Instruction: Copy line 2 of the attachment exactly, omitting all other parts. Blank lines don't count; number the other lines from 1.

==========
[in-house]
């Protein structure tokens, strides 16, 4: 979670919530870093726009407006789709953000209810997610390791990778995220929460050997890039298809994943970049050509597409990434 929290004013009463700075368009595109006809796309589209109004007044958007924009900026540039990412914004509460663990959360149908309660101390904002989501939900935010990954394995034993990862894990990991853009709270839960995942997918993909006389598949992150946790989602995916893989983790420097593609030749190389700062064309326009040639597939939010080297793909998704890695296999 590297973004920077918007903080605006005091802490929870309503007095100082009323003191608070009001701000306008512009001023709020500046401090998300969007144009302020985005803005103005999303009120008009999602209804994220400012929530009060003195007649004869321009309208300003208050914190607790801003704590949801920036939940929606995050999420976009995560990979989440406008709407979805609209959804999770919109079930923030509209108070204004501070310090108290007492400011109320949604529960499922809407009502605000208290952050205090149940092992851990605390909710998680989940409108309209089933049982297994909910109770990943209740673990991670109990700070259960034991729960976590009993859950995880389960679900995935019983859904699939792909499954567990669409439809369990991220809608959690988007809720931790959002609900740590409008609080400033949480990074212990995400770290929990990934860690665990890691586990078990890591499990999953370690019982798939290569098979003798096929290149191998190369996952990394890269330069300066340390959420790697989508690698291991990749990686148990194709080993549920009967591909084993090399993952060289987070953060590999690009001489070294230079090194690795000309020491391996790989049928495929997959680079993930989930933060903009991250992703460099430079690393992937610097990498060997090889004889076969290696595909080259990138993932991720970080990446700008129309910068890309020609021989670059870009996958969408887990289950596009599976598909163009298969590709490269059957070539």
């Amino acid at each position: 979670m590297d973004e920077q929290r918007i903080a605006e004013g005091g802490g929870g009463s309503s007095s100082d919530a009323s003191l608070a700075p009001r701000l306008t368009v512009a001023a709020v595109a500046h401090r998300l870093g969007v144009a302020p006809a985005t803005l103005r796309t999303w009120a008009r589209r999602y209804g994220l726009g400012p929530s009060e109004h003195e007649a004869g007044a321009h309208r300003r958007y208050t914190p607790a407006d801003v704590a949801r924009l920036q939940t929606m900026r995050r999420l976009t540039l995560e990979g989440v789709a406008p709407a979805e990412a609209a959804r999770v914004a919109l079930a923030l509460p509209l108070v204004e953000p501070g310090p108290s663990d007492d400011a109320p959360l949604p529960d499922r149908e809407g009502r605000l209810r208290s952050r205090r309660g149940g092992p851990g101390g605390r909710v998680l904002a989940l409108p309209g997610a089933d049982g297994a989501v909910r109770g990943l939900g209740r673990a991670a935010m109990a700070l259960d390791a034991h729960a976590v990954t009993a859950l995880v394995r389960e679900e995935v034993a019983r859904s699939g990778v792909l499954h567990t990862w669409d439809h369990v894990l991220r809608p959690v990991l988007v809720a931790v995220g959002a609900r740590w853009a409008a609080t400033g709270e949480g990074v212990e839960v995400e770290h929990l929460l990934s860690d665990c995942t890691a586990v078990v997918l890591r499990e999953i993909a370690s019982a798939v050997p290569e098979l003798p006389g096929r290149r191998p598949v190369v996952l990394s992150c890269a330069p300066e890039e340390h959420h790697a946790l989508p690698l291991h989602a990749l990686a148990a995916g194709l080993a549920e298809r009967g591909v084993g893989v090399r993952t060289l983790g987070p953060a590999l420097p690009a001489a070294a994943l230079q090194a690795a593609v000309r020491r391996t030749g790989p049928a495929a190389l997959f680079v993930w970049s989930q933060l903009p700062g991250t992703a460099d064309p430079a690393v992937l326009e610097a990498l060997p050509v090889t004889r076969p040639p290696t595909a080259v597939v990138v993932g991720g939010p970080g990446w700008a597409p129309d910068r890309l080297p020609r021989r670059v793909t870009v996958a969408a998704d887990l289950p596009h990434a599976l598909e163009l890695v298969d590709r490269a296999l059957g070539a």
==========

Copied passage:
């Protein structure tokens, strides 16, 4: 979670919530870093726009407006789709953000209810997610390791990778995220929460050997890039298809994943970049050509597409990434 929290004013009463700075368009595109006809796309589209109004007044958007924009900026540039990412914004509460663990959360149908309660101390904002989501939900935010990954394995034993990862894990990991853009709270839960995942997918993909006389598949992150946790989602995916893989983790420097593609030749190389700062064309326009040639597939939010080297793909998704890695296999 590297973004920077918007903080605006005091802490929870309503007095100082009323003191608070009001701000306008512009001023709020500046401090998300969007144009302020985005803005103005999303009120008009999602209804994220400012929530009060003195007649004869321009309208300003208050914190607790801003704590949801920036939940929606995050999420976009995560990979989440406008709407979805609209959804999770919109079930923030509209108070204004501070310090108290007492400011109320949604529960499922809407009502605000208290952050205090149940092992851990605390909710998680989940409108309209089933049982297994909910109770990943209740673990991670109990700070259960034991729960976590009993859950995880389960679900995935019983859904699939792909499954567990669409439809369990991220809608959690988007809720931790959002609900740590409008609080400033949480990074212990995400770290929990990934860690665990890691586990078990890591499990999953370690019982798939290569098979003798096929290149191998190369996952990394890269330069300066340390959420790697989508690698291991990749990686148990194709080993549920009967591909084993090399993952060289987070953060590999690009001489070294230079090194690795000309020491391996790989049928495929997959680079993930989930933060903009991250992703460099430079690393992937610097990498060997090889004889076969290696595909080259990138993932991720970080990446700008129309910068890309020609021989670059870009996958969408887990289950596009599976598909163009298969590709490269059957070539």